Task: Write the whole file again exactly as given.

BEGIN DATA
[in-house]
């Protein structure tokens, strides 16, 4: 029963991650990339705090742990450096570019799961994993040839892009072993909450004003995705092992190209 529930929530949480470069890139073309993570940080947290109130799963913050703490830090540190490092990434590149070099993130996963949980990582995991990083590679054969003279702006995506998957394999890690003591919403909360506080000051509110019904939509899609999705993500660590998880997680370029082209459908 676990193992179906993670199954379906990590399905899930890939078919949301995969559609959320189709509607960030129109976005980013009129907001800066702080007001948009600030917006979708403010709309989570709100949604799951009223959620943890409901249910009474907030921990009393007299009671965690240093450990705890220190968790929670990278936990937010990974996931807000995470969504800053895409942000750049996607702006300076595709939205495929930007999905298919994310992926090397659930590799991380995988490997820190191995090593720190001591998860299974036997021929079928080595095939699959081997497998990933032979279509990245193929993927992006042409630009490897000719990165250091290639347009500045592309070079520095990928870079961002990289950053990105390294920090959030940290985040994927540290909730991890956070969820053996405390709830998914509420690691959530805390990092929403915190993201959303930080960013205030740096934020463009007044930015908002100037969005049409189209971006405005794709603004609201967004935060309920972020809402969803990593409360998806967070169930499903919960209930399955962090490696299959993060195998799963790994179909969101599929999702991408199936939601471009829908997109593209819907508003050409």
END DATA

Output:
[in-house]
């Protein structure tokens, strides 16, 4: 029963991650990339705090742990450096570019799961994993040839892009072993909450004003995705092992190209 529930929530949480470069890139073309993570940080947290109130799963913050703490830090540190490092990434590149070099993130996963949980990582995991990083590679054969003279702006995506998957394999890690003591919403909360506080000051509110019904939509899609999705993500660590998880997680370029082209459908 676990193992179906993670199954379906990590399905899930890939078919949301995969559609959320189709509607960030129109976005980013009129907001800066702080007001948009600030917006979708403010709309989570709100949604799951009223959620943890409901249910009474907030921990009393007299009671965690240093450990705890220190968790929670990278936990937010990974996931807000995470969504800053895409942000750049996607702006300076595709939205495929930007999905298919994310992926090397659930590799991380995988490997820190191995090593720190001591998860299974036997021929079928080595095939699959081997497998990933032979279509990245193929993927992006042409630009490897000719990165250091290639347009500045592309070079520095990928870079961002990289950053990105390294920090959030940290985040994927540290909730991890956070969820053996405390709830998914509420690691959530805390990092929403915190993201959303930080960013205030740096934020463009007044930015908002100037969005049409189209971006405005794709603004609201967004935060309920972020809402969803990593409360998806967070169930499903919960209930399955962090490696299959993060195998799963790994179909969101599929999702991408199936939601471009829908997109593209819907508003050409």